“Woodland Heritage is delighted to sponsor the digitisation of the Rackham notebooks that cover Staverton Park”, said the charity’s Development Director, Guy Corbett-Marshall. “The work he did on Staverton Park was very important and it was fortuitous that those notebooks should have been chosen for digitisation in the next batch, making our grant offer very timely.”

For further information about sponsoring a Rackham notebook(s), please contact Dr Lucy Hughes at This email address is being protected from spambots. You need JavaScript enabled to view it..

Editor’s Notes

Woodland Heritage was established as a charity in 1994 by two cabinet makers keen to ‘put something back’. A membership-based organisation, the charity supports the resilient management of woodlands, the development of the timber supply chain, the furthering of knowledge and skills within the forestry and timber sectors as well as within the general public, and the tackling of threats to the future supply of high quality UK timber. As well as running the popular ‘From Woodland to Workshop’ courses and a Field Weekend each year, Woodland Heritage produces an annual Journal. A current priority for the charity is supporting research into Acute Oak Decline.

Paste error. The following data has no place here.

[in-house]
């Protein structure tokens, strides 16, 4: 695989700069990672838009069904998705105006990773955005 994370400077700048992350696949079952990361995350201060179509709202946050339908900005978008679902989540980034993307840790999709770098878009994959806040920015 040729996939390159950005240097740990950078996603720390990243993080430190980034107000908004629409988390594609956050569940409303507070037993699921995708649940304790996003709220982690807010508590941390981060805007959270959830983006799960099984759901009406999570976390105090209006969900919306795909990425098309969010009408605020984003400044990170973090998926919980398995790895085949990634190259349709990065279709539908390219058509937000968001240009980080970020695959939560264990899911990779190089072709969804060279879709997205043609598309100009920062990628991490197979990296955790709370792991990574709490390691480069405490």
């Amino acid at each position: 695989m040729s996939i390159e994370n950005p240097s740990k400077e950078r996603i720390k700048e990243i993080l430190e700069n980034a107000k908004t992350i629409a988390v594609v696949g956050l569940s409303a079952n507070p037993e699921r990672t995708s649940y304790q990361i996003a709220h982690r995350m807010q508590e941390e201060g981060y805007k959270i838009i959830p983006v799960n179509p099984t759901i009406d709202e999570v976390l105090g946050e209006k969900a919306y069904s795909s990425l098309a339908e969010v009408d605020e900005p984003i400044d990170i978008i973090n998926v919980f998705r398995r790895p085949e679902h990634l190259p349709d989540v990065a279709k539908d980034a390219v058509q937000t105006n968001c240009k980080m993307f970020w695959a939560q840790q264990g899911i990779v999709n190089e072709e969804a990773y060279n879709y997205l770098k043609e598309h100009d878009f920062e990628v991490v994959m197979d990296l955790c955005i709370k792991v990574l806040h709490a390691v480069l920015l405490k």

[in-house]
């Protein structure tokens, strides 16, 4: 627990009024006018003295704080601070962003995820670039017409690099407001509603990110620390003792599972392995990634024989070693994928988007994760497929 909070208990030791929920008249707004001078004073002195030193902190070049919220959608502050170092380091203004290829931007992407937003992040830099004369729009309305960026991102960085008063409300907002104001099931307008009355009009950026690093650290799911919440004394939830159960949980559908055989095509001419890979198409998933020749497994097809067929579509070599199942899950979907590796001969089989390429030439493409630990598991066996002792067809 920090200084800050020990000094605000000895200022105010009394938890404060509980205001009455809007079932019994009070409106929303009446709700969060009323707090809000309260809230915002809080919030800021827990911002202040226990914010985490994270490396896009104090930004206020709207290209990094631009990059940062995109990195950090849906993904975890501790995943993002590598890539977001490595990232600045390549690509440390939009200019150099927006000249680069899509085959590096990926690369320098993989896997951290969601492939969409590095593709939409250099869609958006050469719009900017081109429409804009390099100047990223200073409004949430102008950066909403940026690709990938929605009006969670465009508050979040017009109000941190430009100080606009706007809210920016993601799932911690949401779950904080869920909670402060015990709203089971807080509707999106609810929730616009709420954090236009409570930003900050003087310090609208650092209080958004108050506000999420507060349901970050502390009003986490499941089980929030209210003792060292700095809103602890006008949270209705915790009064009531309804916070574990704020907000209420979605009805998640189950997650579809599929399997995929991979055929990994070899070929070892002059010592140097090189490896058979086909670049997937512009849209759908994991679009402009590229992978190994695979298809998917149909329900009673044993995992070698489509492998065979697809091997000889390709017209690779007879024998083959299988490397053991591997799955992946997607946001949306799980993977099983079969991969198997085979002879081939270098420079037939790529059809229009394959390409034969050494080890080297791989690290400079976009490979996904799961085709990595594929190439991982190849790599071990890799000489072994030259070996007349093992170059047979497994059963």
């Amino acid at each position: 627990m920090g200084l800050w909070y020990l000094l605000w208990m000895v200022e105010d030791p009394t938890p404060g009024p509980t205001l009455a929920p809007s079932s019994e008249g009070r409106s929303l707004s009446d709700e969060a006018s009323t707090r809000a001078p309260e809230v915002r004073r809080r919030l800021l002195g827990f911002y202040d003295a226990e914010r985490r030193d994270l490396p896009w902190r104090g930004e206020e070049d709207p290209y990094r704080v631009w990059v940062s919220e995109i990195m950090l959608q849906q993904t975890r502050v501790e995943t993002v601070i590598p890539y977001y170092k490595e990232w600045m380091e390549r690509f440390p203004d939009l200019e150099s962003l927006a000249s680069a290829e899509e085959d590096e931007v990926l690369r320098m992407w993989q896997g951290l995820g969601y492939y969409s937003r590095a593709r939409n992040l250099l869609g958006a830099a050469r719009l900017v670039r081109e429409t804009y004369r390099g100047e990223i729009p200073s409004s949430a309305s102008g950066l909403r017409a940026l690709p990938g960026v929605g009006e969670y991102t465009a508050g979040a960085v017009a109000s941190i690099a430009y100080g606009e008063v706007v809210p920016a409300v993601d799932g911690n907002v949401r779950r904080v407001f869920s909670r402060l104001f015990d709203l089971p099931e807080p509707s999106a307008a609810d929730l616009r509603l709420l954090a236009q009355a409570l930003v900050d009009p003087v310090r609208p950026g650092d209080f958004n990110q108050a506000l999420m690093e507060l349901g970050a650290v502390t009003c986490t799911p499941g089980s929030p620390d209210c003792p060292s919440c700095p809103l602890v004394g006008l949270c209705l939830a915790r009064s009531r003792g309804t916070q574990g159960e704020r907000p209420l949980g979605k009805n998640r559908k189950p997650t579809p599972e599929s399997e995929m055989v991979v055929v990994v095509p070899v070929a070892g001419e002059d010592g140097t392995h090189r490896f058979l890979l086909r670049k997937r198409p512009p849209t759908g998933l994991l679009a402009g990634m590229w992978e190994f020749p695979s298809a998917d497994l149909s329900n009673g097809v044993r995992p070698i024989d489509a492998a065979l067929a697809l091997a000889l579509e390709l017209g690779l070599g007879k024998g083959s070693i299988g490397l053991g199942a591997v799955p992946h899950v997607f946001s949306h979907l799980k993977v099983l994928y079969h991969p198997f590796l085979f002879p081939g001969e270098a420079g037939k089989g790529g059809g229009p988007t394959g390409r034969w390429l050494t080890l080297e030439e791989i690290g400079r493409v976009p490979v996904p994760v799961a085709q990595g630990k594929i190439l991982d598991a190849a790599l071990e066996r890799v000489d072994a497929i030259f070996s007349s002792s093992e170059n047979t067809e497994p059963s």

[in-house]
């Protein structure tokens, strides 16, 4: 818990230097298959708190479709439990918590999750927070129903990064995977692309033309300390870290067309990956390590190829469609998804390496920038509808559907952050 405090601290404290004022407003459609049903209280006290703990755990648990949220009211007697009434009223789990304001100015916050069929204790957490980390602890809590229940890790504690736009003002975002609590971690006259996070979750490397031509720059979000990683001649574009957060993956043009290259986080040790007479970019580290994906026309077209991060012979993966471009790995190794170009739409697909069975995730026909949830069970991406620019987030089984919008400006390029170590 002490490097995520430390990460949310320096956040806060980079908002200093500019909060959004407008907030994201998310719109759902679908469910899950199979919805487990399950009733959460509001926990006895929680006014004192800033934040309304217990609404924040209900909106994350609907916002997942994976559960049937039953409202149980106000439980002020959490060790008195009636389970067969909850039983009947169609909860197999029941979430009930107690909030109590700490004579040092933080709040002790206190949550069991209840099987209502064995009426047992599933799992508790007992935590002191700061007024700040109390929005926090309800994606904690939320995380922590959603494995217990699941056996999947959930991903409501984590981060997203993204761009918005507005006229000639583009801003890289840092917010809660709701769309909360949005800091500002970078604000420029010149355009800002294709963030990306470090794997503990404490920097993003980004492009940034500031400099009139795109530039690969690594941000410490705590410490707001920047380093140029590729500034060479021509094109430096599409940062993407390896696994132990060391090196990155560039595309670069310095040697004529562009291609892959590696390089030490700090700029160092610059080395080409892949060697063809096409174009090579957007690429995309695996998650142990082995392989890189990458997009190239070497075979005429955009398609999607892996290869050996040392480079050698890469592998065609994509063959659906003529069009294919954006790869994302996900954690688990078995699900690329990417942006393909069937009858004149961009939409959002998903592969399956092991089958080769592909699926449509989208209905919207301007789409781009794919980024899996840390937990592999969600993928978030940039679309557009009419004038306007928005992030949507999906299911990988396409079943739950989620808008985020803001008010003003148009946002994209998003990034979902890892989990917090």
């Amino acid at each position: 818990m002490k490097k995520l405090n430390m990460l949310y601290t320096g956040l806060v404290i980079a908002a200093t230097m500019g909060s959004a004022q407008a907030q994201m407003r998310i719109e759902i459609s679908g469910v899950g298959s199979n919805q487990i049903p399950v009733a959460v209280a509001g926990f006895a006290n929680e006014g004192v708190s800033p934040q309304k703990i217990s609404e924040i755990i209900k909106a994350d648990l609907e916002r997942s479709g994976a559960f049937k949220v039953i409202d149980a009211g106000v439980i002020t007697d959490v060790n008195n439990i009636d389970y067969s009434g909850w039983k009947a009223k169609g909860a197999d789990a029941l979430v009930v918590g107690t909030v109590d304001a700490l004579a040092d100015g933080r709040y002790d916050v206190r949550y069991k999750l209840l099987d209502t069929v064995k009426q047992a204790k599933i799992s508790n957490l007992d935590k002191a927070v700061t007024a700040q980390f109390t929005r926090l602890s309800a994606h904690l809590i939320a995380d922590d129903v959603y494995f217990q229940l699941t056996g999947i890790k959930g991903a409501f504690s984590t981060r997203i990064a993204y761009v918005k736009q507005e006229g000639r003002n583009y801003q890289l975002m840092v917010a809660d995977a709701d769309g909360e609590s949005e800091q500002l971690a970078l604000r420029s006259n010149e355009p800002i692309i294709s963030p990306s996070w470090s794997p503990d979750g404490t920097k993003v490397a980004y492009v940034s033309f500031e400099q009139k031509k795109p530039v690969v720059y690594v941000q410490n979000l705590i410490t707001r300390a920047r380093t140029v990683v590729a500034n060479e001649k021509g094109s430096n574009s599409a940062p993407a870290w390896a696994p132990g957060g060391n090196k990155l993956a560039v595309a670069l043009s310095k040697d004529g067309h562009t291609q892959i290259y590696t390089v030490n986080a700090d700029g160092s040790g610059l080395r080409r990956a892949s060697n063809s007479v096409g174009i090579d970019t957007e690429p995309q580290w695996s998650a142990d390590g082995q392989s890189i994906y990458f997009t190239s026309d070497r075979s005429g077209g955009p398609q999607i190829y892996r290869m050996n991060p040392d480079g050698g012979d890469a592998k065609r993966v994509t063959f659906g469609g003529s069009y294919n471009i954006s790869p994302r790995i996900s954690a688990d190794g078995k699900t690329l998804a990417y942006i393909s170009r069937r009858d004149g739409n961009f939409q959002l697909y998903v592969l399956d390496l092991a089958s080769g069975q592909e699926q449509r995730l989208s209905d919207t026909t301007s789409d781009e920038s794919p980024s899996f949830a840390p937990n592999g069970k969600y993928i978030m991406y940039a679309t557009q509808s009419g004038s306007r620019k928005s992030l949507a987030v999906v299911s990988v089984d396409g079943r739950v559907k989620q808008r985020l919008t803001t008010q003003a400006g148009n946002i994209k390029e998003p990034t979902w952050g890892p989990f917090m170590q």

Born in Bungay, Suffolk, in 1939, Oliver Rackham was educated at Norwich School, matriculated at Corpus Christi College in 1957, and was elected Fellow of the college in 1964. Although he began by studying physics, as a graduate student he turned his attention to botany, particularly the physiology of plant growth and transpiration. This became the subject of his thesis. From 1972 onwards he concentrated on historical ecology, especially the history of woodland and the landscape in England and Wales. He wrote prolifically on this, both in specialist journals, as well as for the general reader, and through a series of important books.